“Prioritization is a critical part when building an efficient, impactful testing program. Creating a framework to make smarter choices and thinking deeply about the key factors will make your program successful in the long term.”

    PXL framework from CXL

    The PXL framework uses the following criteria to score items on your research opportunities list:

    • Is the change above the fold? Changes above the fold are noticed by more people, thus increasing the likelihood of the test having an impact
    • Is the change noticeable in under 5 seconds? How fast does a user notice the change?
    • Does it add or remove anything? The idea is that “removing distractions” or “adding key information: will have more impact
    • Does the test run on high traffic pages? Changes to “high traffic page(s)” will have a larger impact on the bottom line.
    • Designed to increase user motivation: does the introduction of your solution increase visitor motivation? Highly motivated visitors are more likely to convert
    • How was the problem identified?
      • User testing
      • Quantitative data
      • Qualitative data (polls, surveys, etc.).
      • Mouse tracking heat maps or eye tracking
    • Ease of implementation

    The PXL framework is a step in the right direction.  Peep listed three main advantages to using it:

    1. It makes any “potential” or “impact” rating more objective
    2. It helps to foster a data-informed culture
    3. It makes “ease of implementation” rating more objective

    The central theme is the focus on trying to establish a more accurate model to score different line items on your list.

    I believe that there is room for improvement for the following reasons:

    1. All of the prioritization frameworks use a mix of points to score the identified issue and the potential fix. But a single problem could have multiple possible solutions to it. And each potential solution should be assessed with a different score.
    2. A potential problem could be identified in various ways which give it a higher score. But does identifying a problem in 4 ways make that problem a more significant issue compared to a problem identified in 3 different ways? At some point, adding more ways to how a problem is detected should not give the problem more weight.
    3. There is not enough focus on how a potential solution could impact visitors view of the website. PXL does an excellent job of using motivation, but there are other criteria that we should consider when scoring a possible solution.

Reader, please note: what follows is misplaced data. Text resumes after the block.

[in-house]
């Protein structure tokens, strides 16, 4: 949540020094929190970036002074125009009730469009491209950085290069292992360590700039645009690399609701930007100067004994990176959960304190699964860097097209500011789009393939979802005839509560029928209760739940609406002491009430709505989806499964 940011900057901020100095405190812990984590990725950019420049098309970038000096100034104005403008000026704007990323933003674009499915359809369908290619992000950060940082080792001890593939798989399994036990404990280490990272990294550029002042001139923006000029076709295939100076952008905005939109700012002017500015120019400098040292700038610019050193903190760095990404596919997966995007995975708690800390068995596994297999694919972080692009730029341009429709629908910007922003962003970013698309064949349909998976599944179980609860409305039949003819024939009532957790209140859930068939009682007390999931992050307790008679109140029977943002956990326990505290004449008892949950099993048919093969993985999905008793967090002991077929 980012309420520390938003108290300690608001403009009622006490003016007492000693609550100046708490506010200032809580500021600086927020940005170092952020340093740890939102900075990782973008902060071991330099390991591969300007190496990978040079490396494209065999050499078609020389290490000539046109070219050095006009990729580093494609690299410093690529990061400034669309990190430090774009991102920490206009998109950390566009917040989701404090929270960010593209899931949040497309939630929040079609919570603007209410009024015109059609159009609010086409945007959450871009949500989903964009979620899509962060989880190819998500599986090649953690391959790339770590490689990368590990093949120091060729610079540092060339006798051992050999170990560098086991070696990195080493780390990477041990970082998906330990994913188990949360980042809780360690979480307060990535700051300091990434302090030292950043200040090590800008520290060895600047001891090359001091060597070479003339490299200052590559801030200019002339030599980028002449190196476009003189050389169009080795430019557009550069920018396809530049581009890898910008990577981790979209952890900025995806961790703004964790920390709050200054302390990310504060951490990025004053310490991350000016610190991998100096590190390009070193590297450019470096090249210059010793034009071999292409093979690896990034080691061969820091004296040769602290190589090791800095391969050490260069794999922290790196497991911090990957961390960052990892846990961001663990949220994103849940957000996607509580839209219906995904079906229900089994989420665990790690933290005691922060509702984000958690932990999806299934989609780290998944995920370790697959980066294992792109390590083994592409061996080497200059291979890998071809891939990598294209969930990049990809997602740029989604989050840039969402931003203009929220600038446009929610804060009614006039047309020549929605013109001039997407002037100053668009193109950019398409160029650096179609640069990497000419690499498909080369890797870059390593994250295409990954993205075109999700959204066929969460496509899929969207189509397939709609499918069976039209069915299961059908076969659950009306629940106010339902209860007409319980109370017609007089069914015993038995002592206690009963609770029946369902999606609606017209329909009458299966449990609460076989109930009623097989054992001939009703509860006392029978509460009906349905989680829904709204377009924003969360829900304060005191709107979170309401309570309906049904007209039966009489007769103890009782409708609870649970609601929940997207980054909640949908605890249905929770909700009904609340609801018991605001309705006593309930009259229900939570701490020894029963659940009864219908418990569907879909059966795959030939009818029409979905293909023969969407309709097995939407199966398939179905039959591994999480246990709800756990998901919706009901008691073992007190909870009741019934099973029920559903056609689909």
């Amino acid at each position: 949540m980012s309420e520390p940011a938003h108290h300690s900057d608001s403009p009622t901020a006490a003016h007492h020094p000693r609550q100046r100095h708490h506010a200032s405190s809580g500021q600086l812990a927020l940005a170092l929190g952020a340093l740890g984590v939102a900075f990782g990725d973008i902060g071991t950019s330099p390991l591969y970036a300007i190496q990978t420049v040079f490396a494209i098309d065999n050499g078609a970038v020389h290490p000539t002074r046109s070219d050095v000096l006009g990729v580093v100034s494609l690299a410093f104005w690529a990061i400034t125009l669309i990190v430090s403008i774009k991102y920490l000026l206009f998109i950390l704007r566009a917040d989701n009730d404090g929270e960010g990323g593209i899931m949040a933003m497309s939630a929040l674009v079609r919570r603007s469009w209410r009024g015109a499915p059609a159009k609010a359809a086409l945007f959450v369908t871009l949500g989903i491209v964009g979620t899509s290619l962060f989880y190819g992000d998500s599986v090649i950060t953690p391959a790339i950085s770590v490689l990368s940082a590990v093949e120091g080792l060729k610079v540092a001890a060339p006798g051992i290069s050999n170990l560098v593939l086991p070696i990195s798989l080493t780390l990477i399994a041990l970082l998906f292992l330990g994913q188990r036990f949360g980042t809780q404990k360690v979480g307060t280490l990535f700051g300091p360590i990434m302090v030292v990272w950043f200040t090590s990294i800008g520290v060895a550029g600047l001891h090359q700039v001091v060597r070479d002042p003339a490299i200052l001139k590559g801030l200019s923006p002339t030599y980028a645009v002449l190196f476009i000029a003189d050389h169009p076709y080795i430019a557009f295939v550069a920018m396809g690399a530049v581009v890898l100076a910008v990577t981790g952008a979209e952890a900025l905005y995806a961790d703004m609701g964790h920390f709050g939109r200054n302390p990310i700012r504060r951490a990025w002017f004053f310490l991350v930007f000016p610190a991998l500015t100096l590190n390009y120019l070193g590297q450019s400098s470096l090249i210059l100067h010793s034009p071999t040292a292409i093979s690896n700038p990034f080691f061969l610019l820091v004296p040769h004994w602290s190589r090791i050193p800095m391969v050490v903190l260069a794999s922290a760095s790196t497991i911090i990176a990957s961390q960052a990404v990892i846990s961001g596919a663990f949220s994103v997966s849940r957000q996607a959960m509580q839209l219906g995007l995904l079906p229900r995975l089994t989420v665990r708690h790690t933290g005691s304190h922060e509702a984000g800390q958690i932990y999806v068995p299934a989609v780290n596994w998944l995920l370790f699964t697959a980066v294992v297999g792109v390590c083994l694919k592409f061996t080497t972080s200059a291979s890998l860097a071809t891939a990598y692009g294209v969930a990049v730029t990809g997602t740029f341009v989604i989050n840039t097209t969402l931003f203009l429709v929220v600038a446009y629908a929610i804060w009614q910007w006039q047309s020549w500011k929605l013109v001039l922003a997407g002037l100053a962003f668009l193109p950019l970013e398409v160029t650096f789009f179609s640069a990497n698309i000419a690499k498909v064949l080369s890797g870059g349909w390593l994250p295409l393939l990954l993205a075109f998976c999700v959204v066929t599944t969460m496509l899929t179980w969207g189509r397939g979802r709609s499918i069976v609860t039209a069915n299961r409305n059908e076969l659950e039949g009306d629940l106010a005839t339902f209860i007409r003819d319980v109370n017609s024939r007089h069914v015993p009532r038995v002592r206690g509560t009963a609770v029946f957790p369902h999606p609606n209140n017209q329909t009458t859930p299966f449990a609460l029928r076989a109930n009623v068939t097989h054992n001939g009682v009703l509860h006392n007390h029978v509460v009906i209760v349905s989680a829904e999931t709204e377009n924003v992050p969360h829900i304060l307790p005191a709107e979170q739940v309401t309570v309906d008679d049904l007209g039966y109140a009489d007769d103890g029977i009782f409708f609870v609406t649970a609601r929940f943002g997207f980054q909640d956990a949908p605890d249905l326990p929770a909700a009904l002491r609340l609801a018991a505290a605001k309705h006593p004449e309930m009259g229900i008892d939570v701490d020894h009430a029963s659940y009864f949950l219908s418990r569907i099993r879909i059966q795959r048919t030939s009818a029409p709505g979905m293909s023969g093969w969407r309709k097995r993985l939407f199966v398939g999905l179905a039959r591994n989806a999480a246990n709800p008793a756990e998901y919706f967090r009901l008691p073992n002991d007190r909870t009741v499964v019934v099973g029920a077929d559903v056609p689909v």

4. The models do not distinguish enough between the different types of pages (top of the funnel, mid of the of the funnel and bottom of the funnel
    5. Finally, the models use “high traffic pages” as a way to score a problem. Since analytics gives a specific number to identify what is a high traffic page, we should use that.

    Invesp Prioritization framework

    Let me state this again; a particular problem can have multiple initial hypotheses of how we can fix it. Some of our team members like to call these as testing ideas. This is important because each problem and each initial hypothesis are called out as separate line items in our prioritization framework.

    You can address a single research opportunity in different ways that require different time to implement and will have a different impact on the bottom line.

    Next is the criteria we use to evaluate each research opportunity:

    1. What is the potential Impact?
    2. Is the problem above the fold?
    3. Was the problem discovered through expert review?
    4. Was the problem identified through qualitative research?
    5. Was the problem identified through user testing?
    6. Was the problem identified through analytics?
    7. Was the problem identified through heatmaps/Video recording?
    8. Known top competitor feature?
    9. Does the test idea enhance primary conversion goal?
    10. Is implementing the change easy (politically, LOE)?
    11. Adding or removing an element?
    12. Does the test idea increase visitor trust?
    13. Does the test idea reduce FUDs?
    14. Does the test idea incentivize visitors to act right away?
    15. Does the test idea increase engagement?
    16. What type of change?
    17. What type of page?
    18. The percentage of page views

    Not all of these items carry the same weight.

    Let’s discuss some of these elements:

    1. Potential Impact: we do think that this is a subjective measure. However, we did not delete it. The value of the impact is high (score of 4), mid-impact (score of 2) and low impact (score of 1).